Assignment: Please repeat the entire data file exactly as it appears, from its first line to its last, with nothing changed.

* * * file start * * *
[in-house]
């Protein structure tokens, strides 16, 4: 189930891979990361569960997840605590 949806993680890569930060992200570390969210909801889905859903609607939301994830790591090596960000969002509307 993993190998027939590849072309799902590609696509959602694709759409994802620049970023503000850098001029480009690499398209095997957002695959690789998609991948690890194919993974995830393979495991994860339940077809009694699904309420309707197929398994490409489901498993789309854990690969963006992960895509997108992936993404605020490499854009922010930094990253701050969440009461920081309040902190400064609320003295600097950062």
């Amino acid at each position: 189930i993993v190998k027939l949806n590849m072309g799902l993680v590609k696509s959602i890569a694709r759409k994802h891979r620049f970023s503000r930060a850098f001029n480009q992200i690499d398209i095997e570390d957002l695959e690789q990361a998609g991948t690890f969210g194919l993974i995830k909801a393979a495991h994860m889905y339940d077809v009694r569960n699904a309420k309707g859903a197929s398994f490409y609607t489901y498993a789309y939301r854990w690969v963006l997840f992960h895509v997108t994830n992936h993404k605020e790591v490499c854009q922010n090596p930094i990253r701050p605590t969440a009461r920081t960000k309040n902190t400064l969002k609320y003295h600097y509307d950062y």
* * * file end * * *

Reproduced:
[in-house]
């Protein structure tokens, strides 16, 4: 189930891979990361569960997840605590 949806993680890569930060992200570390969210909801889905859903609607939301994830790591090596960000969002509307 993993190998027939590849072309799902590609696509959602694709759409994802620049970023503000850098001029480009690499398209095997957002695959690789998609991948690890194919993974995830393979495991994860339940077809009694699904309420309707197929398994490409489901498993789309854990690969963006992960895509997108992936993404605020490499854009922010930094990253701050969440009461920081309040902190400064609320003295600097950062």
């Amino acid at each position: 189930i993993v190998k027939l949806n590849m072309g799902l993680v590609k696509s959602i890569a694709r759409k994802h891979r620049f970023s503000r930060a850098f001029n480009q992200i690499d398209i095997e570390d957002l695959e690789q990361a998609g991948t690890f969210g194919l993974i995830k909801a393979a495991h994860m889905y339940d077809v009694r569960n699904a309420k309707g859903a197929s398994f490409y609607t489901y498993a789309y939301r854990w690969v963006l997840f992960h895509v997108t994830n992936h993404k605020e790591v490499c854009q922010n090596p930094i990253r701050p605590t969440a009461r920081t960000k309040n902190t400064l969002k609320y003295h600097y509307d950062y």